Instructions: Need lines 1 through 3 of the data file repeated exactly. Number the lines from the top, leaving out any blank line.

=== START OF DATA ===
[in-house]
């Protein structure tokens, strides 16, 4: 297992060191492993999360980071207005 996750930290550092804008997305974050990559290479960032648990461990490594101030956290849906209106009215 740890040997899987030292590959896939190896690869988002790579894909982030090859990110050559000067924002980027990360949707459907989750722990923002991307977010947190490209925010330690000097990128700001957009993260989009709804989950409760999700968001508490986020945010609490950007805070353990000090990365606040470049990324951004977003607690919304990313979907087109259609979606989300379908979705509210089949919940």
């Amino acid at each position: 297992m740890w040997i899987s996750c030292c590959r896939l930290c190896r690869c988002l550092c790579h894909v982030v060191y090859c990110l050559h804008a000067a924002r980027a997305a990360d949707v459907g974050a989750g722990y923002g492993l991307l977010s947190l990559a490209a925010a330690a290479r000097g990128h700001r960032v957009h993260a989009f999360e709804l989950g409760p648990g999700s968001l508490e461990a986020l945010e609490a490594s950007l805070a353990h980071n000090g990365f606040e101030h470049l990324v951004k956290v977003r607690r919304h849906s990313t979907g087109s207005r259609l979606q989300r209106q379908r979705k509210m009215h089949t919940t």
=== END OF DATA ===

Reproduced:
[in-house]
């Protein structure tokens, strides 16, 4: 297992060191492993999360980071207005 996750930290550092804008997305974050990559290479960032648990461990490594101030956290849906209106009215 740890040997899987030292590959896939190896690869988002790579894909982030090859990110050559000067924002980027990360949707459907989750722990923002991307977010947190490209925010330690000097990128700001957009993260989009709804989950409760999700968001508490986020945010609490950007805070353990000090990365606040470049990324951004977003607690919304990313979907087109259609979606989300379908979705509210089949919940």
């Amino acid at each position: 297992m740890w040997i899987s996750c030292c590959r896939l930290c190896r690869c988002l550092c790579h894909v982030v060191y090859c990110l050559h804008a000067a924002r980027a997305a990360d949707v459907g974050a989750g722990y923002g492993l991307l977010s947190l990559a490209a925010a330690a290479r000097g990128h700001r960032v957009h993260a989009f999360e709804l989950g409760p648990g999700s968001l508490e461990a986020l945010e609490a490594s950007l805070a353990h980071n000090g990365f606040e101030h470049l990324v951004k956290v977003r607690r919304h849906s990313t979907g087109s207005r259609l979606q989300r209106q379908r979705k509210m009215h089949t919940t």